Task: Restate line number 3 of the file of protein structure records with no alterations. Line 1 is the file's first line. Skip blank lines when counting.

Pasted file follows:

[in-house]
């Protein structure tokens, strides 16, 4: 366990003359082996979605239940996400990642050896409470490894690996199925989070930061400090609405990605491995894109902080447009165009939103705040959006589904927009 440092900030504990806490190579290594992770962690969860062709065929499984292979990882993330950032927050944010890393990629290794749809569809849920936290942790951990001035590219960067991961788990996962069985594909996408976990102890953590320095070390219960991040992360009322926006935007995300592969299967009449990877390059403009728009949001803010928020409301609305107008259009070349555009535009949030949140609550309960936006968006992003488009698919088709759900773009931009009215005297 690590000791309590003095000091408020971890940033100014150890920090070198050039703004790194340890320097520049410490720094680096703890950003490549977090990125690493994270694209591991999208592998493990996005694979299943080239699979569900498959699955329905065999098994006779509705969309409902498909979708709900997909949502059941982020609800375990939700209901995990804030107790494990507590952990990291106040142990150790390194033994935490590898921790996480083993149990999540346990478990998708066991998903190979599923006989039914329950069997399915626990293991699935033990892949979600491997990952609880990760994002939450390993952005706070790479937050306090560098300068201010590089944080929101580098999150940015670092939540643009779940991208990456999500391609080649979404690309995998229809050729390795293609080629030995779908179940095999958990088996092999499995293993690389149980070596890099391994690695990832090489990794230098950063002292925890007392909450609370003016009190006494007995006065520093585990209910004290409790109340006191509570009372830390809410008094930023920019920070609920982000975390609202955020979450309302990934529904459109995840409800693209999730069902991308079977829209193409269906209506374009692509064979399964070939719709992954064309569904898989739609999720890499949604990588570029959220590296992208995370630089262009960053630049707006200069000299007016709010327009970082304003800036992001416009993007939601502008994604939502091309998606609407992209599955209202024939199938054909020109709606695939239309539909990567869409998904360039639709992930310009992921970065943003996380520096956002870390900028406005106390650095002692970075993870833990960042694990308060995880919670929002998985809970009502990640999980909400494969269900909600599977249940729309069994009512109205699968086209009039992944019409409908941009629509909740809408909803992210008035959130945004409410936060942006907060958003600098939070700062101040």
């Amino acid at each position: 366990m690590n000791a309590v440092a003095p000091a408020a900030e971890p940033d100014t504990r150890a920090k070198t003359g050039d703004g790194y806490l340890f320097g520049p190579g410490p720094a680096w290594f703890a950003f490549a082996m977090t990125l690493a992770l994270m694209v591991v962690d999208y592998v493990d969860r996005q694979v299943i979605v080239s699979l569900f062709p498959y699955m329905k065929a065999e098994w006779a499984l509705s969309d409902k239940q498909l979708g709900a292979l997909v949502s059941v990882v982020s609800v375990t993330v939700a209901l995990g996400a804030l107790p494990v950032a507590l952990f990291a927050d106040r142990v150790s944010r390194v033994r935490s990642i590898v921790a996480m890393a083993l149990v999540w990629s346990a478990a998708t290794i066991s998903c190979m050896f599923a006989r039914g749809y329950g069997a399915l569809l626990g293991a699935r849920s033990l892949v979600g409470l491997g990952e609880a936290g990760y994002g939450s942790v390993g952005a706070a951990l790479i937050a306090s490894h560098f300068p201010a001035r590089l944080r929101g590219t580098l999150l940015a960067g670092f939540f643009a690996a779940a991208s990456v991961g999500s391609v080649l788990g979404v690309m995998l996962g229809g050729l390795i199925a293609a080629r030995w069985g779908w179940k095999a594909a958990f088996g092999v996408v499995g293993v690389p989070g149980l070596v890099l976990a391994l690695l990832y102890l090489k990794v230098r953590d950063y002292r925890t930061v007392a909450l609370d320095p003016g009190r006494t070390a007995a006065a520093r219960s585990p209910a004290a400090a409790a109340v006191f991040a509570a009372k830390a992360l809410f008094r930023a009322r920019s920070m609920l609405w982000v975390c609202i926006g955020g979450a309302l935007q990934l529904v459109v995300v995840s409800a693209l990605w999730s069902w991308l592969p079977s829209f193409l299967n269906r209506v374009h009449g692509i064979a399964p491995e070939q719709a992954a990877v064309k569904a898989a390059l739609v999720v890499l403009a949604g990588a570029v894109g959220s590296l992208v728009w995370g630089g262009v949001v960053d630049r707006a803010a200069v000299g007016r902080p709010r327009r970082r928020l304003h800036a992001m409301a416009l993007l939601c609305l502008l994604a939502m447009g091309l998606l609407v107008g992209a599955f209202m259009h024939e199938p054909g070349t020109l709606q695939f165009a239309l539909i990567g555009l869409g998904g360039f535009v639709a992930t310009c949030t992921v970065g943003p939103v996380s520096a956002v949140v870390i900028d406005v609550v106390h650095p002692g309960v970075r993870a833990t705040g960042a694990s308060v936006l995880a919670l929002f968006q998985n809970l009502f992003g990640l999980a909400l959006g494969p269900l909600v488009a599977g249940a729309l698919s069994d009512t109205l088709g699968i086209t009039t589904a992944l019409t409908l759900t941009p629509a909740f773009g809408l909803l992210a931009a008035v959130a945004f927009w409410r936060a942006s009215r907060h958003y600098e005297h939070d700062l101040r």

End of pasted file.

């Amino acid at each position: 366990m690590n000791a309590v440092a003095p000091a408020a900030e971890p940033d100014t504990r150890a920090k070198t003359g050039d703004g790194y806490l340890f320097g520049p190579g410490p720094a680096w290594f703890a950003f490549a082996m977090t990125l690493a992770l994270m694209v591991v962690d999208y592998v493990d969860r996005q694979v299943i979605v080239s699979l569900f062709p498959y699955m329905k065929a065999e098994w006779a499984l509705s969309d409902k239940q498909l979708g709900a292979l997909v949502s059941v990882v982020s609800v375990t993330v939700a209901l995990g996400a804030l107790p494990v950032a507590l952990f990291a927050d106040r142990v150790s944010r390194v033994r935490s990642i590898v921790a996480m890393a083993l149990v999540w990629s346990a478990a998708t290794i066991s998903c190979m050896f599923a006989r039914g749809y329950g069997a399915l569809l626990g293991a699935r849920s033990l892949v979600g409470l491997g990952e609880a936290g990760y994002g939450s942790v390993g952005a706070a951990l790479i937050a306090s490894h560098f300068p201010a001035r590089l944080r929101g590219t580098l999150l940015a960067g670092f939540f643009a690996a779940a991208s990456v991961g999500s391609v080649l788990g979404v690309m995998l996962g229809g050729l390795i199925a293609a080629r030995w069985g779908w179940k095999a594909a958990f088996g092999v996408v499995g293993v690389p989070g149980l070596v890099l976990a391994l690695l990832y102890l090489k990794v230098r953590d950063y002292r925890t930061v007392a909450l609370d320095p003016g009190r006494t070390a007995a006065a520093r219960s585990p209910a004290a400090a409790a109340v006191f991040a509570a009372k830390a992360l809410f008094r930023a009322r920019s920070m609920l609405w982000v975390c609202i926006g955020g979450a309302l935007q990934l529904v459109v995300v995840s409800a693209l990605w999730s069902w991308l592969p079977s829209f193409l299967n269906r209506v374009h009449g692509i064979a399964p491995e070939q719709a992954a990877v064309k569904a898989a390059l739609v999720v890499l403009a949604g990588a570029v894109g959220s590296l992208v728009w995370g630089g262009v949001v960053d630049r707006a803010a200069v000299g007016r902080p709010r327009r970082r928020l304003h800036a992001m409301a416009l993007l939601c609305l502008l994604a939502m447009g091309l998606l609407v107008g992209a599955f209202m259009h024939e199938p054909g070349t020109l709606q695939f165009a239309l539909i990567g555009l869409g998904g360039f535009v639709a992930t310009c949030t992921v970065g943003p939103v996380s520096a956002v949140v870390i900028d406005v609550v106390h650095p002692g309960v970075r993870a833990t705040g960042a694990s308060v936006l995880a919670l929002f968006q998985n809970l009502f992003g990640l999980a909400l959006g494969p269900l909600v488009a599977g249940a729309l698919s069994d009512t109205l088709g699968i086209t009039t589904a992944l019409t409908l759900t941009p629509a909740f773009g809408l909803l992210a931009a008035v959130a945004f927009w409410r936060a942006s009215r907060h958003y600098e005297h939070d700062l101040r």